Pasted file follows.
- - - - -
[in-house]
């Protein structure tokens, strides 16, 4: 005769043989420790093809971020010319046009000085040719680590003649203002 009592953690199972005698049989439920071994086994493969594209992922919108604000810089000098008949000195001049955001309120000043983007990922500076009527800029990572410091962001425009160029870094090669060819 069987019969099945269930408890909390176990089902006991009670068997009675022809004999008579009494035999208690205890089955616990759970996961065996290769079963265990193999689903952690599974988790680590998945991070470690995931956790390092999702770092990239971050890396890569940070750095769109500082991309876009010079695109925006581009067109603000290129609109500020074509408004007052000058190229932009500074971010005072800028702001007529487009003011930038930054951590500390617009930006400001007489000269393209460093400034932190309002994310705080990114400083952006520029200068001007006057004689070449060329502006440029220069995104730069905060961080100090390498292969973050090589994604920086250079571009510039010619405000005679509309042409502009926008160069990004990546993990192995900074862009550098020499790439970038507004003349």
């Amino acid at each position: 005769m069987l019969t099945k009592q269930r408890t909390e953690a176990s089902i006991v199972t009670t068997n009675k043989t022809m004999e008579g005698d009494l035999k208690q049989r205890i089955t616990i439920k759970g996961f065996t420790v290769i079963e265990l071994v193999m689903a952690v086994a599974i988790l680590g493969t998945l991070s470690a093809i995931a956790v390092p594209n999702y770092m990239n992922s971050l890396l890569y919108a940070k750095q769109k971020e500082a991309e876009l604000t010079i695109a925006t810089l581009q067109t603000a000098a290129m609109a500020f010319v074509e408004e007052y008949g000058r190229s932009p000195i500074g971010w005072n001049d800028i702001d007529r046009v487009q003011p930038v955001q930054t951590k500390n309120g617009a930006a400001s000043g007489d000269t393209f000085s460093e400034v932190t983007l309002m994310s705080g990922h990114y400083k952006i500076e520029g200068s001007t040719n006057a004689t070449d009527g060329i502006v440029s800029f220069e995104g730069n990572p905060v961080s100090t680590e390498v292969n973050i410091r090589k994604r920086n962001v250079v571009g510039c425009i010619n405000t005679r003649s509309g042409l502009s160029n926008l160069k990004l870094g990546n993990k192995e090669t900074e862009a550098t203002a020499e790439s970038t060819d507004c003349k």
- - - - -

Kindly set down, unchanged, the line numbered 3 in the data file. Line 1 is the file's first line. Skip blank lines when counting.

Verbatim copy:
């Amino acid at each position: 005769m069987l019969t099945k009592q269930r408890t909390e953690a176990s089902i006991v199972t009670t068997n009675k043989t022809m004999e008579g005698d009494l035999k208690q049989r205890i089955t616990i439920k759970g996961f065996t420790v290769i079963e265990l071994v193999m689903a952690v086994a599974i988790l680590g493969t998945l991070s470690a093809i995931a956790v390092p594209n999702y770092m990239n992922s971050l890396l890569y919108a940070k750095q769109k971020e500082a991309e876009l604000t010079i695109a925006t810089l581009q067109t603000a000098a290129m609109a500020f010319v074509e408004e007052y008949g000058r190229s932009p000195i500074g971010w005072n001049d800028i702001d007529r046009v487009q003011p930038v955001q930054t951590k500390n309120g617009a930006a400001s000043g007489d000269t393209f000085s460093e400034v932190t983007l309002m994310s705080g990922h990114y400083k952006i500076e520029g200068s001007t040719n006057a004689t070449d009527g060329i502006v440029s800029f220069e995104g730069n990572p905060v961080s100090t680590e390498v292969n973050i410091r090589k994604r920086n962001v250079v571009g510039c425009i010619n405000t005679r003649s509309g042409l502009s160029n926008l160069k990004l870094g990546n993990k192995e090669t900074e862009a550098t203002a020499e790439s970038t060819d507004c003349k």